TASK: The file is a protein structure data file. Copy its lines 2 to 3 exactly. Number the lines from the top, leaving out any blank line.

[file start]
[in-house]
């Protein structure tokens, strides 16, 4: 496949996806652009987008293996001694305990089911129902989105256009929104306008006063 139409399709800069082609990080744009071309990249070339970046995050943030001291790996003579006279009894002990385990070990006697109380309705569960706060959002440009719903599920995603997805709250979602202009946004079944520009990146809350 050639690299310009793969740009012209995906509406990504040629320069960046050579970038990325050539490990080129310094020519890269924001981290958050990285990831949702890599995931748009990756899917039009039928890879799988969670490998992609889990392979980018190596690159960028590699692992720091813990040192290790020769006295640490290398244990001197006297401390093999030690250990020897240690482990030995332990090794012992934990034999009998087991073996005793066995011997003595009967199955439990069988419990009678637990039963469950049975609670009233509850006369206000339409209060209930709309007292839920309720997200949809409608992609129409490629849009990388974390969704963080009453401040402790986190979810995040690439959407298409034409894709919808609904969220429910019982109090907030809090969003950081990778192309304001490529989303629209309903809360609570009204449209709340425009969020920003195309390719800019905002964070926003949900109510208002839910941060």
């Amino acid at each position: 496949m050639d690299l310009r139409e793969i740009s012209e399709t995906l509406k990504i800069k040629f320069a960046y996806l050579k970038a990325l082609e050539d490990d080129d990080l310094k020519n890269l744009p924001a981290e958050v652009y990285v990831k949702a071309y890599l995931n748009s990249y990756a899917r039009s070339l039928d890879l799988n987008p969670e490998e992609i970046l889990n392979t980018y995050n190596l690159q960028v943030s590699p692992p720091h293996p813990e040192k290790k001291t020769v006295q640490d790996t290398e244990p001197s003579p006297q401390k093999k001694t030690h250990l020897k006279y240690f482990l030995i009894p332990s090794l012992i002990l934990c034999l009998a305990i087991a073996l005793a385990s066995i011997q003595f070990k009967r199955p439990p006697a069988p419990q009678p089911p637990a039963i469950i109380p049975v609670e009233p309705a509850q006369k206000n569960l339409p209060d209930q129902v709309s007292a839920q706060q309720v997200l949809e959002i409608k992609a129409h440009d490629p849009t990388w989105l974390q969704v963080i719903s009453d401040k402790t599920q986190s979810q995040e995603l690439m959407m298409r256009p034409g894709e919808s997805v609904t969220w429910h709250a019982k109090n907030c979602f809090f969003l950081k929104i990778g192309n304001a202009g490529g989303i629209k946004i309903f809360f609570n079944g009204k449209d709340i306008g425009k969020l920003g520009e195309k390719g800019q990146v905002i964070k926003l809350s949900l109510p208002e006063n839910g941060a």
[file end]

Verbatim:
């Protein structure tokens, strides 16, 4: 496949996806652009987008293996001694305990089911129902989105256009929104306008006063 139409399709800069082609990080744009071309990249070339970046995050943030001291790996003579006279009894002990385990070990006697109380309705569960706060959002440009719903599920995603997805709250979602202009946004079944520009990146809350 050639690299310009793969740009012209995906509406990504040629320069960046050579970038990325050539490990080129310094020519890269924001981290958050990285990831949702890599995931748009990756899917039009039928890879799988969670490998992609889990392979980018190596690159960028590699692992720091813990040192290790020769006295640490290398244990001197006297401390093999030690250990020897240690482990030995332990090794012992934990034999009998087991073996005793066995011997003595009967199955439990069988419990009678637990039963469950049975609670009233509850006369206000339409209060209930709309007292839920309720997200949809409608992609129409490629849009990388974390969704963080009453401040402790986190979810995040690439959407298409034409894709919808609904969220429910019982109090907030809090969003950081990778192309304001490529989303629209309903809360609570009204449209709340425009969020920003195309390719800019905002964070926003949900109510208002839910941060």
């Amino acid at each position: 496949m050639d690299l310009r139409e793969i740009s012209e399709t995906l509406k990504i800069k040629f320069a960046y996806l050579k970038a990325l082609e050539d490990d080129d990080l310094k020519n890269l744009p924001a981290e958050v652009y990285v990831k949702a071309y890599l995931n748009s990249y990756a899917r039009s070339l039928d890879l799988n987008p969670e490998e992609i970046l889990n392979t980018y995050n190596l690159q960028v943030s590699p692992p720091h293996p813990e040192k290790k001291t020769v006295q640490d790996t290398e244990p001197s003579p006297q401390k093999k001694t030690h250990l020897k006279y240690f482990l030995i009894p332990s090794l012992i002990l934990c034999l009998a305990i087991a073996l005793a385990s066995i011997q003595f070990k009967r199955p439990p006697a069988p419990q009678p089911p637990a039963i469950i109380p049975v609670e009233p309705a509850q006369k206000n569960l339409p209060d209930q129902v709309s007292a839920q706060q309720v997200l949809e959002i409608k992609a129409h440009d490629p849009t990388w989105l974390q969704v963080i719903s009453d401040k402790t599920q986190s979810q995040e995603l690439m959407m298409r256009p034409g894709e919808s997805v609904t969220w429910h709250a019982k109090n907030c979602f809090f969003l950081k929104i990778g192309n304001a202009g490529g989303i629209k946004i309903f809360f609570n079944g009204k449209d709340i306008g425009k969020l920003g520009e195309k390719g800019q990146v905002i964070k926003l809350s949900l109510p208002e006063n839910g941060a």